Authors:Zs. Mag, T. Szép, K. Nagy, and T. Standovár
Brotons, L., Mönkönnen, M., Huhta, E., Nikula, A. and Rajasärkä, A. 2003. Effects of landscape structure and forest reserve location on old-growth forest bird species in Northern Finland. Landscape Ecol . 18
fragmentation, plant regeneration and invasion processes across edges in central Chile. In: G.A. Bradshaw and P.A. Marquet (eds.), How Landscapes Change: Human Disturbance and Ecosystem Fragmentation in the Americas . Springer-Verlag, New York, pp. 145
The construction of virtual science landscapes based on citation networks and the strategic use of the information therein
shed new light on the issues of the evolution of the science system and possibilities for control. Citations seem to have
a key position in the retrieval and valuation of information from scientific communication networks.Leydesdorff's approach to citation theory takes into account the dual-layered character of communication networks and the second-order
nature of the science system. This perspective may help to sharpen the awareness of scientists and science policy makers for
possible feedback loops within actions and activities in the science system, and probably nonlinear phenomena resulting therefrom.
In this paper an additional link to geometrically oriented evolutionary theories is sketched and a specific landscape concept
is used as a framework for some comments.
Authors:M. Biró, K. Szitár, F. Horváth, I. Bagi, and Zs. Molnár
Agnoletti, M. 2007. The degradation of traditional landscape in a mountain area of Tuscany during the 19th and 20th centuries: implications for biodiversity and sustainable management. Forest Ecol. Manag. 249
Authors:S. Popov, M. Miličić, I. Diti, O. Marko, D. Sommaggio, Z. Markov, and A. Vujić
Spatial and temporal differences in landscape patterns are of considerable interest for understanding ecological processes. In this study, we assessed habitat quality by using the Syrph The Net database and data on decreasing species richness over a 25-year period for the two largest phytophagous hoverfly genera (Merodon and Cheilosia). Furthermore, within this time frame, we explored congruence between ecological responses (species richness and Biodiversity Maintenance Function for these two genera) and landscape structural changes through correlation analysis. Our results indicate that landscapes have experienced changes in aggregation, isolation/connectivity and landscape diversity, with these parameters being significantly correlated with Cheilosia species richness loss and habitat quality. We conclude that the genus Cheilosia is a good bioindicator that can highlight not only the current quality of an area but also temporal changes in landscape patterns.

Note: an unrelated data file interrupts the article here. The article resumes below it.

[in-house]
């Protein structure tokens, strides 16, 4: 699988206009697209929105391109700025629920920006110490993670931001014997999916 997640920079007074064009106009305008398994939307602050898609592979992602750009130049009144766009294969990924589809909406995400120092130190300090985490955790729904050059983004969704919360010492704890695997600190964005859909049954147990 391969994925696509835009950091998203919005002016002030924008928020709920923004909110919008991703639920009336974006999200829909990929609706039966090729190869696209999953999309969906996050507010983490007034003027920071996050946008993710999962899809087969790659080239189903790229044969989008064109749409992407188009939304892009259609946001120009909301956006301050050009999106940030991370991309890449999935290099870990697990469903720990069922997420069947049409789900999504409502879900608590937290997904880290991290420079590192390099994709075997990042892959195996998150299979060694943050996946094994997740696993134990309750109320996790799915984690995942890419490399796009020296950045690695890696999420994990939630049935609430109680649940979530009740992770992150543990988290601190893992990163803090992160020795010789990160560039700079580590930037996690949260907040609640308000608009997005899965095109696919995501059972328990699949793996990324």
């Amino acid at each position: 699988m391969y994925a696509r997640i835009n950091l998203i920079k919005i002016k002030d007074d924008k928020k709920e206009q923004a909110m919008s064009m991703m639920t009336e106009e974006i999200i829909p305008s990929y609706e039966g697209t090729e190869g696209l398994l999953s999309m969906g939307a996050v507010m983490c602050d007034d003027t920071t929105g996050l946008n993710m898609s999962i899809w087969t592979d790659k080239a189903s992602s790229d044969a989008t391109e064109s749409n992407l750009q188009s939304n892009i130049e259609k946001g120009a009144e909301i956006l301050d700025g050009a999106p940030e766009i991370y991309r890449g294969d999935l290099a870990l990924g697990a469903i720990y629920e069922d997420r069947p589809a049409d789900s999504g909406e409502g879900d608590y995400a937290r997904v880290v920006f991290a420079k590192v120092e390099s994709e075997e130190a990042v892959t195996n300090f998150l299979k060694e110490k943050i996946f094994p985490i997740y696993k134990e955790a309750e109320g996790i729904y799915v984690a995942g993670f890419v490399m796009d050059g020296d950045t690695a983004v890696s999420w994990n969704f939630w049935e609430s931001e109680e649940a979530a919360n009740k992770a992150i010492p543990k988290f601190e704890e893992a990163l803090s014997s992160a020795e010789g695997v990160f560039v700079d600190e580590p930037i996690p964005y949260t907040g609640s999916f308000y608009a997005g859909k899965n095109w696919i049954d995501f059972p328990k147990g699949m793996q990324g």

Authors:E. Nemeth, Fl. Fodorean, D. Matei, and D. Blaga
The southwest border of Roman Dacia was at the same time a sector of the external frontier of the Roman Empire. A research project of a team from the Chair for Ancient History and Archaeology of the Babeş-Bolyai University Cluj-Napoca took as goal a survey with new methods of the Roman forts, roads and the landscape on this frontier sector. The GPS coordinates and the characteristics of the landscape for each fort have been recorded. The results are presented in a text and in several detailed maps.
This paper reconstructs Ruskin’s work from the perspective of the landscape, building upon the assumption that Modern Painters played a cardinal role in the emancipation of the genre. This reconstruction is complicated by the internal contradictions within the work: it cannot be regarded as a systematic work of philosophy, but belongs rather to the genre of sage writing. In volume I, Ruskin approached the landscape not from an aesthetic point of view, but from the direction of scientific truth. The aesthetic consequence of this was his anti-mimetic attitude, which differentiated between the imitation of nature and the uncovering of the truths of nature, and in this respect, he considered Turner the greatest master who had ever lived. Truth takes precedence over all aesthetic considerations, and for this reason Ruskin was resolutely against artistic tradition. Seen from his perspective, the history of landscape painting appeared as a series of scientific illustrations, which, with the forward march of science, came ever closer to truth-to-nature. The other two essential conditions of art, the other side of truth, were its moral and religious messages. Beauty is the work of God, and God must be praised in His work, in Nature. Only later did Ruskin introduce a historical dimension to the experience of the landscape. The modern era is characterised by the rise of the pre-eminent interest in the landscape, accompanied by a parallel decreasing interest in gods, saints, ancestors and humans. This later became the main motif of Ruskin’s activities as a social critic and reformer. In relation to the loss of faith and the prospect of regaining it, Ruskin saw landscape painting as the representative art of the modern era. In the later volumes of Modern Painters, Ruskin carefully distinguished between the task of science, which is to investigate the essence and uncover the truths of material nature, and the task of art, which is to explore the possible viewpoints or aspects of material nature. In volume V of Modern Painters he firmly asserted – in diametric contradiction to his earlier views – that the greatness and truth of Turner did not rest on scientific truth, for in this respect the artist was completely ignorant. This paper interprets and evaluates Ruskin’s extraordinarily harsh criticism of Claude Lorrain, which contrasts with the fact that Turner spent almost his entire life idolising and attempting to rival Claude.